Answering the Phone or Door:

  • Lock all doors and windows when you leave your house.
  • Never answer the phone by saying your first or last name.
  • If a caller asks your name, ask them who they wish to speak with, if they cannot name someone in your family, hang up.
  • If a caller asks, "what number is this?" ask him what number he is looking for.
  • Never let a caller know you are alone. Tell him your parents are unavailable to come to the phone and take a message.
  • Never give your address over the phone.
  • If you receive a rude or obscene phone call, hang up right away and look at the caller id to find out where the call came from.
  • Never agree to purchase anything over the phone.
  • Always ask, "who is it?" before answering the door. If you do not know the person, do not open the door. If the person does not leave, call the police.
  • Be sure all emergency numbers, including a reliable relative or friend are listed directly by the phone.
  • Make sure you know how to use the emergency buttons on the phone for 911 but remember only use it in an emergency.
  • Extra safety: Have your family choose a "password" for people that say things such as "Your mom asked me to take you home." You should never ride with a stranger, but even with people you know, you could ask "What's the password?" If they dont know the password, don't go with them, even if you know them.*

*From real life:

Lesson on passwords may have prevented abduction of Cub Scouts

Deseret News, Thursday, May 15 2014

OGDEN — A Cub Scout lesson on "stranger danger" may have prevented two young boys from being abducted Wednesday.

About 5:40 p.m., two 8-year-old boys were in the parking lot of an LDS Church meetinghouse, 1402 Country Hills Drive, waiting for a ride home following a Scouting activity when a man drove up next to them.

"He got out of his truck and he said to the boys, 'Your mom told me to come and get you. I'm supposed to take you home.' And the other boy said, 'No, you're not.' And he said, 'Yes, I am.' And (the boy) said, 'What's the password?'" said one of the boy's mothers.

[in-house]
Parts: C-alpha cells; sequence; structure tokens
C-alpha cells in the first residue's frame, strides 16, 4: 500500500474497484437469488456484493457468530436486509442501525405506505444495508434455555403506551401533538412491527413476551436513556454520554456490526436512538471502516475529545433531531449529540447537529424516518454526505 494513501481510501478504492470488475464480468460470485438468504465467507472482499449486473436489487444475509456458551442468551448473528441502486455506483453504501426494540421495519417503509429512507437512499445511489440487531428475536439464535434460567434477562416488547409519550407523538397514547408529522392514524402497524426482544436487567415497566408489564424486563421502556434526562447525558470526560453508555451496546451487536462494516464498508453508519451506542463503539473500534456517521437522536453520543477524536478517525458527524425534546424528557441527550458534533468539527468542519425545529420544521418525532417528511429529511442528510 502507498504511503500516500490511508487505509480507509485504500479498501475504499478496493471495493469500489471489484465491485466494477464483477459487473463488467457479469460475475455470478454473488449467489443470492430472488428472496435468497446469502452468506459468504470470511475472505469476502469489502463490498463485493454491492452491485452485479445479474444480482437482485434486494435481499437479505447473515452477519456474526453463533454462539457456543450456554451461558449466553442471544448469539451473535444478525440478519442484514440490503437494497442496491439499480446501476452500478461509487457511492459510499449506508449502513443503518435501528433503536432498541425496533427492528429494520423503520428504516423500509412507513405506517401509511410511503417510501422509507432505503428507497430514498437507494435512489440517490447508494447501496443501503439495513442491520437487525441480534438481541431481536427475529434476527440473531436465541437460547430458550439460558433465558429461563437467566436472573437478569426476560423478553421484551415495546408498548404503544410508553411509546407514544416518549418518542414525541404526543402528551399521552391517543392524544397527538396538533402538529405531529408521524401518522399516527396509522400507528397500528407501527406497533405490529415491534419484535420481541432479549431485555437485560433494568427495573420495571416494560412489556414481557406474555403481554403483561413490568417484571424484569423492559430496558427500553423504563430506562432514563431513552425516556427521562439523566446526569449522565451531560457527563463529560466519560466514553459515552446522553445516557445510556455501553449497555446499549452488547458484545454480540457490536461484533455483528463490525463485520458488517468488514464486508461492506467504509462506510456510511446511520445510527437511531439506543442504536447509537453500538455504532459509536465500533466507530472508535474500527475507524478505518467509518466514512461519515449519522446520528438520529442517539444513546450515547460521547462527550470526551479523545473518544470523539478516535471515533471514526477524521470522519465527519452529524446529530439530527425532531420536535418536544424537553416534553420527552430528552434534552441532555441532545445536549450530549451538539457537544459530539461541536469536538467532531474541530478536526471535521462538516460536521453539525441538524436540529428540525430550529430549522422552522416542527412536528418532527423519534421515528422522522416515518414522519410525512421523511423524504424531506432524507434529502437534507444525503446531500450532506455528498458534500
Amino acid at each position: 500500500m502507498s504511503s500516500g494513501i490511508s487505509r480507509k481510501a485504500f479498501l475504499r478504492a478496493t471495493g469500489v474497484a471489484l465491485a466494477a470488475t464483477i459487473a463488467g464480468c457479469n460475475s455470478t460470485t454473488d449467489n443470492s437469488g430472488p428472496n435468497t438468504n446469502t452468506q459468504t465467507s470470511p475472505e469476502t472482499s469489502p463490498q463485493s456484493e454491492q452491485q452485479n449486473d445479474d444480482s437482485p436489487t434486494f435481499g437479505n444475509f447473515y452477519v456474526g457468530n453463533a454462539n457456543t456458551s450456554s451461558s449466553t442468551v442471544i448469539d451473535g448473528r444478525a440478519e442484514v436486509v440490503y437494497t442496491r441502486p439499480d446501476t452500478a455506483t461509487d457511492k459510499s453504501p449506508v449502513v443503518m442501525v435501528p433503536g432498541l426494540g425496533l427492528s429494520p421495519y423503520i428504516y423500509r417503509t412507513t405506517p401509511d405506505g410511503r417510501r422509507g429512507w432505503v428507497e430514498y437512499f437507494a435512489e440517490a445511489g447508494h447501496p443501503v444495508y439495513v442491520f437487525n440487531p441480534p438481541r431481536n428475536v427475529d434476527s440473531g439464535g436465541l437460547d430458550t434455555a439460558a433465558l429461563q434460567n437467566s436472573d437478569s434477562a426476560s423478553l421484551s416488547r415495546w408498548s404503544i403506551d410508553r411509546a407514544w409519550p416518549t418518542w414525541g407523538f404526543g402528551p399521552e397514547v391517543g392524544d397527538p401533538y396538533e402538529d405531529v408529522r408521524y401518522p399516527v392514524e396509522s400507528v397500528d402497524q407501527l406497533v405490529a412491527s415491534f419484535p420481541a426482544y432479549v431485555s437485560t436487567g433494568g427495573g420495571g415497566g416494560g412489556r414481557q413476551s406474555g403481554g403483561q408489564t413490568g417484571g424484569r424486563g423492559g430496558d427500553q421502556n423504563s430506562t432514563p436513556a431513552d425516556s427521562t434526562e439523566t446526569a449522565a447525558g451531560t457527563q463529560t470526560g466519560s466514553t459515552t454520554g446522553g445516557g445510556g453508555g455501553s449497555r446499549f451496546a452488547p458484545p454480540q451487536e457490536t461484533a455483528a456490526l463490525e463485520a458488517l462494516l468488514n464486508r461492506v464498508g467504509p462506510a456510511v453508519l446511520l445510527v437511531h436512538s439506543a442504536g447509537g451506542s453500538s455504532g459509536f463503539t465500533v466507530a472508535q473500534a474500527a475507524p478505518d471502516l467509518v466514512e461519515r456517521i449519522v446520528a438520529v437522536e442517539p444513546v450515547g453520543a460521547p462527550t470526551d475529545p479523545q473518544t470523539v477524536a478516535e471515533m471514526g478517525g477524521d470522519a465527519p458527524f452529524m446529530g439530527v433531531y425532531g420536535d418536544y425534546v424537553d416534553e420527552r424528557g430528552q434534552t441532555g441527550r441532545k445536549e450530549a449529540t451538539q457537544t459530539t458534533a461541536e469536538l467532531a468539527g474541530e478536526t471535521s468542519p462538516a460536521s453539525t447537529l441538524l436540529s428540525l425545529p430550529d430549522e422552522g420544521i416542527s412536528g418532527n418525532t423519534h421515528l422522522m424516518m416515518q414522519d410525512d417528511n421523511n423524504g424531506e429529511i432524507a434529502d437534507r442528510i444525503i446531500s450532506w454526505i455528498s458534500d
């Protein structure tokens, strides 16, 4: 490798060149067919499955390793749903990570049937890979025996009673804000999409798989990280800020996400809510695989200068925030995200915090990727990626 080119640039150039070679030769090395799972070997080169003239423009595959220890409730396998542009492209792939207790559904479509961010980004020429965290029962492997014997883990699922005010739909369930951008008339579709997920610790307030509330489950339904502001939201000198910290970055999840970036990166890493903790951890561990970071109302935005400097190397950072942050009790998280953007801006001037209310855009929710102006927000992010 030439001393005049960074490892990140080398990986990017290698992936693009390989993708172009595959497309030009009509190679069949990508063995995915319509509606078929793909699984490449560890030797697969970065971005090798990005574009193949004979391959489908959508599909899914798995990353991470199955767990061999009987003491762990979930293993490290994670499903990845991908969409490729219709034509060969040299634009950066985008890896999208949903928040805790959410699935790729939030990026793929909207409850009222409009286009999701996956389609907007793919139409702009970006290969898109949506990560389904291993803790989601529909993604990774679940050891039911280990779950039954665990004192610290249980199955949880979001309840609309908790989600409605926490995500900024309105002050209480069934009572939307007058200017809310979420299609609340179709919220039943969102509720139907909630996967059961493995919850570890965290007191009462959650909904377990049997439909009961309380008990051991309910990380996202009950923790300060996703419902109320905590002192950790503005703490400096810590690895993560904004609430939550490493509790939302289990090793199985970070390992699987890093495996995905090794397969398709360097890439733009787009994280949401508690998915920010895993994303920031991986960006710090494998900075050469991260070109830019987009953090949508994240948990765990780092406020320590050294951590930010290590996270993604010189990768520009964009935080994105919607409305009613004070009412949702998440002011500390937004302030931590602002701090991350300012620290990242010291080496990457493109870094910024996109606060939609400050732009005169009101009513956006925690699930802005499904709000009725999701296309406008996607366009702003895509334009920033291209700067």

The mother asked that her name not be used in order to protect her son's identity.

The man, she said, told the other boy he didn't have a password and pushed him to the ground. The man then approached her son and again said he was there to take him home. The second boy also asked for the password. When the man didn't know it, both boys ran to the back of the church where other Scouts and leaders were still outside, the mother said.

Police are now praising the two Cub Scouts for taking the right action.

"You gotta love the Scout program because the Scout program teaches that," said Ogden Police Lt. Danielle Croyle.

The mother of one of the boys said she and her son had just recently established a password. She said it was part of his Scouting homework to talk about "stranger danger" with his parents. The mother said the password was something she never expected would come into use.

"I did it just kind of last minute, honestly, just trying to rush through it and get the lesson done," she said. "I really believe it possibly could have saved them both.

"He said, 'Mom, he didn't know (the code).' And I said, 'I'm so glad. I'm so glad.' You just don't think that's going to happen. Passwords protect kids."

The mother said her son was mostly doing OK but "woke up in the middle of the night crying and came into my room, just afraid."

But what makes her feel a little more at ease is knowing the incident was likely random.

"I don't think he was specifically targeted. I think he was in the wrong place at the wrong time," she said.

The mother also believes "beyond a showed of a doubt," she said, "that these kids were being watched over, and I am so grateful for that."

Still, the mother said she "won't let (my son) walk to school, and I don't know if I will till they catch the guy."

Ogden police say they are also trying to spread the word around the neighborhood to be on the lookout for the man, and for parents to talk to their children about such dangers.

"We're talking to church officials in the area, and they have notified their congregation about it. They're all going to go over this kind of 'stranger danger' with people in the neighborhood," Croyle said.

The man was described as a dark-complected white or Hispanic man with short, blond, spiky hair in sort of a faux-hawk style. He was last seen driving a dark colored, late '90s Chevy pickup truck with a large scratch on the side.

Anyone with information can call police at 801-629-8477.


Den Meeting ideas, using the list above:

Stranger Danger role play

1. Caller - (You will need: two phones) Ask for a volunteer to be a boy who is alone at home. Give him a phone. Ask the rest of the boys: "Who can think of something really sneaky that a stranger might say for the boy to give him personal information?" Have the boys take turns with the second phone, trying to see if they can get any personal information from the "boy at home." (Tip: you might have to suggest some ideas.)

2. Lost dog - (Prop: dog leash) Similar that the situation above. See how many things the boys can come up with to try to get the boy to help him "find" the dog.

3. Asking for an address - Similar as the situations above, except this time a stranger is in the car, trying to get the boy to come up close by asking directions, etc.

4. choose other items from the list above, and role pjay them.